As a result of the changes introduced to the arthritis module in 2007, analysis is confined to only 2008.

Residents of Alberta, British Columbia, Yukon, Northwest Territories and Nunavut had rates of diagnosed hypertension lower than the national average.


Diabetes affected 6% of Canadians aged 12 or older in 2008, up from just over 4% in 2001. From 2001 to 2008, men were more likely than women to report that they had diabetes.

Few Canadians younger than 35 reported having diabetes. Even between the ages of 35 and 44, the percentage was around 3% for both sexes. By the age of 65 or older, 18% of men and 14% of women had been diagnosed with diabetes.

Since 2001, rural residents have consistently reported higher rates of diabetes than those reported by urban residents. Provincially, Newfoundland and Labrador, Nova Scotia, and New Brunswick had rates higher than the national average.


In 2008, 15% of Canadians aged 12 or older reported that they had been diagnosed with arthritis.

The prevalence of arthritis rose with age among both sexes, but at all ages, women were more likely than men to report the condition. Among seniors aged 65 or older, 51% of women and 34% of men had arthritis.


In 2008, 8% of Canadians aged 12 or older reported that they had been diagnosed with asthma. This percentage has been virtually stable since 2001.

In the population aged 12 to 19, about 11% have asthma. From ages 20 to 64, women had higher asthma rates than men, while there was no significant difference between the sexes in the youngest (12 to 19) and oldest (65 or older) age groups.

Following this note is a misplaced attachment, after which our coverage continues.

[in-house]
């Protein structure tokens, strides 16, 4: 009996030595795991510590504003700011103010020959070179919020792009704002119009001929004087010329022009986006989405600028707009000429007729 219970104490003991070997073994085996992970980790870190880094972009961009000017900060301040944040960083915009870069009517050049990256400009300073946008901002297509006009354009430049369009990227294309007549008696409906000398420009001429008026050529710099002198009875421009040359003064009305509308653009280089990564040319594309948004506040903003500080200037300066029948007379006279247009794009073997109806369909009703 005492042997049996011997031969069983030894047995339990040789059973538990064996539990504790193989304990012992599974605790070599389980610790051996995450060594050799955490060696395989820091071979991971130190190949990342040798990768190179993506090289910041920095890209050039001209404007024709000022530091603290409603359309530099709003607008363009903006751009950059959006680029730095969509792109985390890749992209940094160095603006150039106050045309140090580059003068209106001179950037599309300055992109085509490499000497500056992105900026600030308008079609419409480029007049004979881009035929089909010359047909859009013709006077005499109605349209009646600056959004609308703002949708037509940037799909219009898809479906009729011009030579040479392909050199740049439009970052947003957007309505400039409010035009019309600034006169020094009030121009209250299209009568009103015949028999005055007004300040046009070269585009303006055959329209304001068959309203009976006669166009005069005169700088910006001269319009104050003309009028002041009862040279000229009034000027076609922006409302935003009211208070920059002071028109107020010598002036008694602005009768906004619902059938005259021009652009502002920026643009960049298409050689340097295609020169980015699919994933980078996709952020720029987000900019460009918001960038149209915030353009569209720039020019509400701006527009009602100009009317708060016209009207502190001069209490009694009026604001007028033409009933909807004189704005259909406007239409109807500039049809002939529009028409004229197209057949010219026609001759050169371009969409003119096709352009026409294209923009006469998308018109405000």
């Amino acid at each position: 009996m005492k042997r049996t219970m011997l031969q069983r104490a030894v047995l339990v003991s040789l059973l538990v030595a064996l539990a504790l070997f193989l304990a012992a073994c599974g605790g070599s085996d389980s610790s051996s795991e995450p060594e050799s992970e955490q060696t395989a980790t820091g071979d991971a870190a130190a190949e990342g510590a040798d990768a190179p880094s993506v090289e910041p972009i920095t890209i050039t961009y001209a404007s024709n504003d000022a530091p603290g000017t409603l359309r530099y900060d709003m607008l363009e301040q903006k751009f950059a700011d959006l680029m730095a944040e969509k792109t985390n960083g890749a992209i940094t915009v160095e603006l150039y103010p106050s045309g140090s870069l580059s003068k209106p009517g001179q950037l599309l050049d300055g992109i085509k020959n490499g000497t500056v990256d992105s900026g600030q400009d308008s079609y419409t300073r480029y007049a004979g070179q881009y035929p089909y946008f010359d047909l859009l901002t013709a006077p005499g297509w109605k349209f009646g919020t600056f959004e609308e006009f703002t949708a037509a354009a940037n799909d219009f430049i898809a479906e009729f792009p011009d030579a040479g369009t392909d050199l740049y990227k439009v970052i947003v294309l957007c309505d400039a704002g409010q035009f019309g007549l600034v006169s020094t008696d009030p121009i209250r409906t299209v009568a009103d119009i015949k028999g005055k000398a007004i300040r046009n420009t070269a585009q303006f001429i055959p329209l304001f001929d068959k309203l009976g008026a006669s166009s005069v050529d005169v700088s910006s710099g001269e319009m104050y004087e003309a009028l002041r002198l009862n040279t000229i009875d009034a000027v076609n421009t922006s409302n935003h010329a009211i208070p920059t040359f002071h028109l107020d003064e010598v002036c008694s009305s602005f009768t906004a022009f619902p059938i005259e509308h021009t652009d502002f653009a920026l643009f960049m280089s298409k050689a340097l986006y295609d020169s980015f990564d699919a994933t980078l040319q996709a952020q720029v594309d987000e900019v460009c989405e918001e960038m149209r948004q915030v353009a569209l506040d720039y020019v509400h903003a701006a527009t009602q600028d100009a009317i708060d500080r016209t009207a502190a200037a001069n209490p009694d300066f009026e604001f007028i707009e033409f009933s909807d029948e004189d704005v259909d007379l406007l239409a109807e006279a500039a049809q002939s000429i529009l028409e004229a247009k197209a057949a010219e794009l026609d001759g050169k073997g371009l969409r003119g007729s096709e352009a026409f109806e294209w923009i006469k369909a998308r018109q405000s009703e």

Influenza immunization

The likelihood of getting a flu shot was highest among seniors. Two-thirds (67%) of people aged 65 or older had had a flu shot in the past year, compared with 26% of those in the age group 12 to 64.

Among those with chronic conditions, 73% of seniors and 38% between ages 12 and 64 had reported having had a flu shot in the previous 12 months.

Overall, 32% of Canadians aged 12 or older reported that they had been vaccinated against influenza in the 12 months prior to the survey. This represented a 4% increase from 2003.

Only Nova Scotia and Ontario had influenza immunization rates above the national level in 2008.

Definitions, data sources and methods: survey number 3226.

Visit the new Health in Canada module for the most up-to-date statistics on the health of Canadians and the health care system. The new module is also accessible from the Statistics Canada homepage.

Two products featuring results from the Canadian Community Health Survey 2008 were released June 25, 2009, from our website. The latest electronic issue of Health Indicators, 2009, no. 1 (82-221-X, free), provides a set of more than 30 health indicators for Canada, the provinces and territories, and the health regions.

In addition, the new Health Profile (82-228-X, free) online application, which is also available from the Publications module of our website, provides a place name search to find latest health data available for any health region in Canada.

For more information about the Canadian Community Health Survey, 2008, or to enquire about the concepts, methods or data quality of this release, contact Client Services (613-951-1746;, Health Statistics Division.

For more information, contact Media Relations (613-951-4636), Communications and Library Services Division.